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Earlier this year, the World Wildlife Foundation and Knorr unveiled their Future 50 Foods report, a list of 50 crops they recommend eating more of, to improve both human and planetary health. Not surprisingly, whole grains made up a substantial portion of the list, along with other environmental and nutritional superstars like seaweed and lentils. According to the report, “Swapping staples like maize and white rice for fonio or spelt increases the nutrient content of a dish while contributing to greater agrobiodiversity, making our food supply more resilient. It also helps safeguard these ancient variants for future generations.”
With Whole Grain Sampling Day right around the corner, now is the perfect time to sample a new-to-you whole grain, and incorporate more of these choices into your weekly routine. To get you started, here is a sneak peek at each of the whole grains featured in the report, as well as some recipe ideas on how to use them.
Amaranth: Technically a pseudo-grain, amaranth is a staple of the Aztecs, with a long history in Mexican & Peruvian cuisine. It’s typically enjoyed as breakfast porridge throughout Latin America and Southeast Asia, but in Mexico, it’s also served popped with honey as a sweet snack called allegria. Try making Aztec Amaranth Cocoa Porridge, or Chai Spiced Amaranth Porridge with Caramelized Bananas.
Buckwheat: Another pseudo-grain (not even related to wheat), buckwheat has a strong history in Asian and Eastern European cuisine. It is the grain of choice in traditional dishes around the globe, including French crepes, Russian blini, Japanese soba noodles, and Jewish kasha. Buckwheat is also a popular cover crop, restoring the soil between seasons of farming. Try making an Arugula Salad with Chicken, Dates, and Buckwheat Crumble, or Buttermilk Buckwheat Pancakes.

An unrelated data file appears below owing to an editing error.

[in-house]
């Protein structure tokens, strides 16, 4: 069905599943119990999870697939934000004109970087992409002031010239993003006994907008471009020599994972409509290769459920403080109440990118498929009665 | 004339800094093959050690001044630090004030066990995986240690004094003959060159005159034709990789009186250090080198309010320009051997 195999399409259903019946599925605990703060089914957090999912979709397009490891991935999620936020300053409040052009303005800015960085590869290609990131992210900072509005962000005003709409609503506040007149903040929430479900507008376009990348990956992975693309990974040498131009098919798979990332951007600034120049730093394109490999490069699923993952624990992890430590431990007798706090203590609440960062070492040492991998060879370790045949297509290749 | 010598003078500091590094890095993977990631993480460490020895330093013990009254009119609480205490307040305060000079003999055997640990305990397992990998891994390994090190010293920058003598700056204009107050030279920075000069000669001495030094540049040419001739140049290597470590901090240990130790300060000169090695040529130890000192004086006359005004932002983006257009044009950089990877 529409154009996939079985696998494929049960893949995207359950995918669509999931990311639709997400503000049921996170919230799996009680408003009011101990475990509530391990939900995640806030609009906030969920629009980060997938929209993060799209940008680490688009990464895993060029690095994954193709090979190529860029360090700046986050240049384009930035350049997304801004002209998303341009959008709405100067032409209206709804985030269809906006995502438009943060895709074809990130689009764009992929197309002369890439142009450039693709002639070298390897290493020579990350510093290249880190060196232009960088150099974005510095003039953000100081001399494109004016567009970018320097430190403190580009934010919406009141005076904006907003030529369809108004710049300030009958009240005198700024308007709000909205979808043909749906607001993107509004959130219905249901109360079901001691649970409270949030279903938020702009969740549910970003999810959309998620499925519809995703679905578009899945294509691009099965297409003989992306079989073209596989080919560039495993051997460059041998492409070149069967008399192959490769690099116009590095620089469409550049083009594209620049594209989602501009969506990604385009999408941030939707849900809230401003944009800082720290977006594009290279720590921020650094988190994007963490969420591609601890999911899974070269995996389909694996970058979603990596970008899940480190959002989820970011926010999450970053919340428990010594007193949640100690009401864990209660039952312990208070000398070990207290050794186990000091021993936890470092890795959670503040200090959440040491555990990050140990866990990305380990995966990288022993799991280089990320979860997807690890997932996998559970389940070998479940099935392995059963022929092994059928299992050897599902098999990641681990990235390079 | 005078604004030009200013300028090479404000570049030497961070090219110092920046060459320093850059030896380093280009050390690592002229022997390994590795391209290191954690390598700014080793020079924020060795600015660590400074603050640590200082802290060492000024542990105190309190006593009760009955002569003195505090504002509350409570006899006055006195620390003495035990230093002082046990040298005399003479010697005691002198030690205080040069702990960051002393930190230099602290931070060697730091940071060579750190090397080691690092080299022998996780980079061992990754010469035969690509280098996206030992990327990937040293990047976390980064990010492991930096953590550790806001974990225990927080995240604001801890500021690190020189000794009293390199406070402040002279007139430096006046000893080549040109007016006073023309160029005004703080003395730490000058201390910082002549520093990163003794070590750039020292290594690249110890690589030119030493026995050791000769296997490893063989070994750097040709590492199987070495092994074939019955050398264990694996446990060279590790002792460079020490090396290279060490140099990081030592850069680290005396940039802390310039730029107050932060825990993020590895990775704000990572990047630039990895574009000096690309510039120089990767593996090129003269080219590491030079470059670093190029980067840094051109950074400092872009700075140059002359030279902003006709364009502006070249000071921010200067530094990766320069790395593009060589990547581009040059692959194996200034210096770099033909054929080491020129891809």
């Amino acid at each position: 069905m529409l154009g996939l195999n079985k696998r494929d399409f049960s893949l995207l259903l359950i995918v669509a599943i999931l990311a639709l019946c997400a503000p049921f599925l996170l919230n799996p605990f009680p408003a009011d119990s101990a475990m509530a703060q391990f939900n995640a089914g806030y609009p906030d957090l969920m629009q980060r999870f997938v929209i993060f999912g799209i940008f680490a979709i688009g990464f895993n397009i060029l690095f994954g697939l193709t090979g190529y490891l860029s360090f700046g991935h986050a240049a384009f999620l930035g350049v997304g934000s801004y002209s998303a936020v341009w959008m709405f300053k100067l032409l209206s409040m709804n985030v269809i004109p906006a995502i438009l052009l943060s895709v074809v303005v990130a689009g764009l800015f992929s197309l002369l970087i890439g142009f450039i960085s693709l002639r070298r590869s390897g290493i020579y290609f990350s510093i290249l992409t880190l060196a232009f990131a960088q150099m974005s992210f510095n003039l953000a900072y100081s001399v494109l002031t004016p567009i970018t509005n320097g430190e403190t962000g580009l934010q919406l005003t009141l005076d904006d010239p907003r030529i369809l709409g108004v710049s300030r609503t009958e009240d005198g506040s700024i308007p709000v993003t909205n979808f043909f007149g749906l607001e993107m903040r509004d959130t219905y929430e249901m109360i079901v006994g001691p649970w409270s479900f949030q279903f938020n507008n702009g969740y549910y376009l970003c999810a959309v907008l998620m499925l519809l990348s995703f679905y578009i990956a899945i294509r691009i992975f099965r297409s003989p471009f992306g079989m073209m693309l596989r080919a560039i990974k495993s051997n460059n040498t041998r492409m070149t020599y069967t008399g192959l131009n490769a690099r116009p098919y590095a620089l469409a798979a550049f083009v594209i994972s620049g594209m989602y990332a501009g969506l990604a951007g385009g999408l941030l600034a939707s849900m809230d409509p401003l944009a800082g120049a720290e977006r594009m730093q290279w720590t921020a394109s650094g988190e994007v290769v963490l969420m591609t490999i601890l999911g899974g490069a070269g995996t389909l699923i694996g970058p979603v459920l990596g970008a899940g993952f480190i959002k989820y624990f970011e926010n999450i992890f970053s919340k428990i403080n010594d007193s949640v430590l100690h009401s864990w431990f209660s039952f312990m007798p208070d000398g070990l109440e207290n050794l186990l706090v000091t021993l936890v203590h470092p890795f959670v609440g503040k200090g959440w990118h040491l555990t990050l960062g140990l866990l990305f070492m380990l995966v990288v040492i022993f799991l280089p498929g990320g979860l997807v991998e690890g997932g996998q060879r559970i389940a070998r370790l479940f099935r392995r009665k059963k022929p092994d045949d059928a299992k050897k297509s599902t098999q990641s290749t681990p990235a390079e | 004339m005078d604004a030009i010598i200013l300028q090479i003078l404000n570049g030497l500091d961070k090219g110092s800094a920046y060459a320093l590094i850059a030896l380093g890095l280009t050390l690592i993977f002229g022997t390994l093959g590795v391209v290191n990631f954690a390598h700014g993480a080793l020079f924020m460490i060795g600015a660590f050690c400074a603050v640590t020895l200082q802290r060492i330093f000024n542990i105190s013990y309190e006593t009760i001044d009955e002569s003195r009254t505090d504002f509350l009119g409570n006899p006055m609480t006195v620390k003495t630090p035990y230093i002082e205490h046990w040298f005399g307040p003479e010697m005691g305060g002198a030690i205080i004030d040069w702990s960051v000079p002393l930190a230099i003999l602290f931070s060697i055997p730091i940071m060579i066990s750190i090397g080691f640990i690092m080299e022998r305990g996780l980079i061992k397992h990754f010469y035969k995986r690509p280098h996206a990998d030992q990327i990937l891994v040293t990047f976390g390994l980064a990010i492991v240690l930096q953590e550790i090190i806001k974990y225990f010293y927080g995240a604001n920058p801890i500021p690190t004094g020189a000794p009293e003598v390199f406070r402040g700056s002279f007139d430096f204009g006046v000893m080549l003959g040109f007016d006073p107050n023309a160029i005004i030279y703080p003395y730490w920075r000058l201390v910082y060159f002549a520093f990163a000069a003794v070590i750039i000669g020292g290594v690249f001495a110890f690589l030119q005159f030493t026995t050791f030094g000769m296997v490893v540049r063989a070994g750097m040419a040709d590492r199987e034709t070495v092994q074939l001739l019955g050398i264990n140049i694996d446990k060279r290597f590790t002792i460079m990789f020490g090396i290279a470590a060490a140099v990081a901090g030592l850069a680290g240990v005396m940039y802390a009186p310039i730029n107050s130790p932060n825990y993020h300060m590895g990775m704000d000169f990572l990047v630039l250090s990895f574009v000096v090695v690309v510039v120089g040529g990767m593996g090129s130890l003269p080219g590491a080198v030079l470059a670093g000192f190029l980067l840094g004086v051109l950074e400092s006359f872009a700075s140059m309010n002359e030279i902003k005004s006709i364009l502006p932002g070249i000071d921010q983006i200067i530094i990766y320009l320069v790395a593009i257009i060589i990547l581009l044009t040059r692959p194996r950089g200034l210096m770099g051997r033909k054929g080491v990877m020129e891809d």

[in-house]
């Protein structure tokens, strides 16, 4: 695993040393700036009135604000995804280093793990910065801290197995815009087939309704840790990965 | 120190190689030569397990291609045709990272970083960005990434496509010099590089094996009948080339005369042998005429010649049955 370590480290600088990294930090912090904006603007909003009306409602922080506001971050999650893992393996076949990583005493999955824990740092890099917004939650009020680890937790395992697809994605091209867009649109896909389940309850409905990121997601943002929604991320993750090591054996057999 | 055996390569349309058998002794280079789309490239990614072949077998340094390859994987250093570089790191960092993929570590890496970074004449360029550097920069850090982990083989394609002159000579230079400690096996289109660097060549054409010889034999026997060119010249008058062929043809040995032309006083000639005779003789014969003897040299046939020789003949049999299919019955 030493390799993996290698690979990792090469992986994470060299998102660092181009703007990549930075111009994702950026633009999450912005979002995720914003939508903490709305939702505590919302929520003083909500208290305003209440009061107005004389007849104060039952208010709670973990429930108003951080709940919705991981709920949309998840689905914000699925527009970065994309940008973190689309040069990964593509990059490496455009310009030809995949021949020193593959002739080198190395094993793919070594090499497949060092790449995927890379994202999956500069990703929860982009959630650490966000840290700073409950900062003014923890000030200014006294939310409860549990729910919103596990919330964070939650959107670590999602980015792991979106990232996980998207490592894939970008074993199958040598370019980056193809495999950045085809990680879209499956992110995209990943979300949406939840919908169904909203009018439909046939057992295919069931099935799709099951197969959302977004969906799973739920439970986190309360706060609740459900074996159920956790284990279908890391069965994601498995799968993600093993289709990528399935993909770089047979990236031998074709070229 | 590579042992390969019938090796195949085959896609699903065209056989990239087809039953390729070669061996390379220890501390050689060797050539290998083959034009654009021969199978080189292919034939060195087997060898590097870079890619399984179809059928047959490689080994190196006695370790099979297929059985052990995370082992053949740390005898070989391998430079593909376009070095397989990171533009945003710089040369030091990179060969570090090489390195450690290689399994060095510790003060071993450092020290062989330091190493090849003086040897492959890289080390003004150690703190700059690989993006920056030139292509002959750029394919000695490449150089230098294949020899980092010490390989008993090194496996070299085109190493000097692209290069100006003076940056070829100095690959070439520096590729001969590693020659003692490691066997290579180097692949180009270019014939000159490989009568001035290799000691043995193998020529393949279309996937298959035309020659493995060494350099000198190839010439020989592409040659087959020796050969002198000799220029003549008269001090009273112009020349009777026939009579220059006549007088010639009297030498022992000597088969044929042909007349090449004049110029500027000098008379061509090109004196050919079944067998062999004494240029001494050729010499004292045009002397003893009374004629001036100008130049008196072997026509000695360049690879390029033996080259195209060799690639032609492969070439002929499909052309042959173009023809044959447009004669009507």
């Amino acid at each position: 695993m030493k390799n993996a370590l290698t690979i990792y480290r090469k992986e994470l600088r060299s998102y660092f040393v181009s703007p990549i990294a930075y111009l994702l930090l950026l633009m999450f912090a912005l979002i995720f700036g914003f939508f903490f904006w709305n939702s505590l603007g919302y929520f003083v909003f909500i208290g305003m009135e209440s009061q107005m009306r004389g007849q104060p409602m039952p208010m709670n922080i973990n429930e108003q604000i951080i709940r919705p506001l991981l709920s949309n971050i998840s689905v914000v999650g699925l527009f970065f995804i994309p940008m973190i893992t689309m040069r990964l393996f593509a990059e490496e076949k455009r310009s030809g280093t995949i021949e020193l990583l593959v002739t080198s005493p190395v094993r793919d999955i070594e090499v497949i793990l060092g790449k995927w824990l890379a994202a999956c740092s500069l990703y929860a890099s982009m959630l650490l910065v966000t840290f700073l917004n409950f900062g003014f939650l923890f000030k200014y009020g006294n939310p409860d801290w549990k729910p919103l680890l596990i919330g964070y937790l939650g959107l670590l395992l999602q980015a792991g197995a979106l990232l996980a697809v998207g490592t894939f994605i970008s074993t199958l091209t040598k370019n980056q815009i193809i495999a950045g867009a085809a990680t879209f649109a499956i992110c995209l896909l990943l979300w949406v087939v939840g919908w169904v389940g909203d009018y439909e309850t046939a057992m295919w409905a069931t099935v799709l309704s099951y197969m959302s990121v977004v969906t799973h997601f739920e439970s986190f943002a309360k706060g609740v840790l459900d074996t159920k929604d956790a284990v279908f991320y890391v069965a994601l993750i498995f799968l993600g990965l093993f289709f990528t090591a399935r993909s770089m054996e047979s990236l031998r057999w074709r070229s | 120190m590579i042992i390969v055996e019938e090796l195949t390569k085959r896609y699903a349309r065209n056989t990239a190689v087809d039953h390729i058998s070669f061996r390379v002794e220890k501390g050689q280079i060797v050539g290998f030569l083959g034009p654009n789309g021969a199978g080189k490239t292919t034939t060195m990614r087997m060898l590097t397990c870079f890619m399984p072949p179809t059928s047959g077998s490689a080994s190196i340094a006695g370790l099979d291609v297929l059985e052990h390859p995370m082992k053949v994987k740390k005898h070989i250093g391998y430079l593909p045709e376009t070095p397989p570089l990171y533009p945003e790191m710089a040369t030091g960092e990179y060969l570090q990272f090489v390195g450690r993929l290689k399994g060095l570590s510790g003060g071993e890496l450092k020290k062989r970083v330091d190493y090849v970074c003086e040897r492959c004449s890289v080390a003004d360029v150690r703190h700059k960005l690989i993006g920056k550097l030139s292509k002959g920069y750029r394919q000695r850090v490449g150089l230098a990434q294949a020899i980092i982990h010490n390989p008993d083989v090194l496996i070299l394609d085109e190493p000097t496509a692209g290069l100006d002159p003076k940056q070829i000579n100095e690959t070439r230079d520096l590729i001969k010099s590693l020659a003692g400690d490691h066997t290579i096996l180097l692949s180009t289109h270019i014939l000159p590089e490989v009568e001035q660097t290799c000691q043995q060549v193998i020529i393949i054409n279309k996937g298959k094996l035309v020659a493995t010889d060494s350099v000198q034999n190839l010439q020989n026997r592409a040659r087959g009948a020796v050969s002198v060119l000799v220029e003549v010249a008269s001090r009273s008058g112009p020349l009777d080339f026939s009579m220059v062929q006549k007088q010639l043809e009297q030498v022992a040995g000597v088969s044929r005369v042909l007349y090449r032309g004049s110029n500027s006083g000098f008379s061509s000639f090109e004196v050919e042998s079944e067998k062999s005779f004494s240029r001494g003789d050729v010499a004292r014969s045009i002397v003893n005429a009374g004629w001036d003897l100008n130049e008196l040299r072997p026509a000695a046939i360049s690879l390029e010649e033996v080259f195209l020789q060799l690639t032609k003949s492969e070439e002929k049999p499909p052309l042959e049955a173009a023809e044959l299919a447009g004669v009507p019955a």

Finger millet: Millet is one of the staple grains of India, and was also used in ancient Chinese noodles. According to WGC Scientiﬁc Advisor Rob Myers, “When millet is listed as an ingredient on the label of a food product in the US, such as multigrain bread, the type of millet is almost always proso.” Finger millet, on the other hand, is easier to track down in countries like India, where millets are more common. Try making Millet-Cauliﬂower “Mashed Potatoes,” or Millet with Zucchini and Chickpeas.
Fonio: Fonio is one of Africa’s oldest cultivated cereal crops. As a grain that is both highly resistant to drought conditions, and extremely fast-growing, it’s very well-suited for climate change resiliency. According to chef Pierre Thiam (who grew up in Senegal), “fonio never embarrasses the cook!” With a rich, earthy and nutty ﬂavor, and a texture much like couscous, fonio is prized for its distinctive taste. Try making Fonio Pilaf with Dates, Carrots, and Peanuts, or Fonio Porridge with Peanut Butter and Caramelized Bananas.
Khorasan wheat: Khorasan wheat, like emmer/farro, einkorn, and spelt, is an ancient variety of wheat, meaning that it has been largely unchanged by breeding over the last several hundred years. Today, this strain of wheat is preserved under the trademarked brand name, KAMUT®, which protects it from being hybridized or modiﬁed, and its sweet, nutty, buttery ﬂavor attracts interest from pasta makers, bakers, and consumers alike. Try making KAMUT® Minestrone Soup, or Whole Wheat Cranberry Walnut Scones.
Quinoa: Quinoa was sacred to the Incas, and has been central to Bolivian and Peruvian diets for centuries. It’s primarily grown high up in the Andes mountains, but some US producers are starting to grow their own also. Also a pseudo-grain, quinoa is one of the few plant foods that serves up a complete protein, oﬀering all essential amino acids in a healthy balance. Try making a Winter Quinoa Salad with Fennel and Oranges, or Pumpkin Quinoa Chili.
Spelt: Spelt is a variety of wheat widely cultivated until the spread of fertilizers and mechanical harvesting left it by the wayside in favor of wheats more compatible with industrialization. Spelt can be used in place of common wheat in most recipes. Try making a Roasted Butternut Squash Salad with Spelt, or Whole Wheat Cheddar Scones with Zucchini and Herbs.
Teﬀ: Teﬀ is a tiny (less than 1mm) grain native to the Horn of Africa, where nomads could carry enough teﬀ seed in their pocket to sow an entire ﬁeld. In fact, its name may come from the Amharic word for “lost” because the seed is so tiny. Teﬀ is most well known as the main ingredient in injera, the spongy ﬂatbread that Ethiopians use in place of utensils. Try making Peanut Butter Chocolate Chip Teﬀ Cookies, or Coconut Curry Teﬀ and Lentil Vegetable Stew. (Kelly)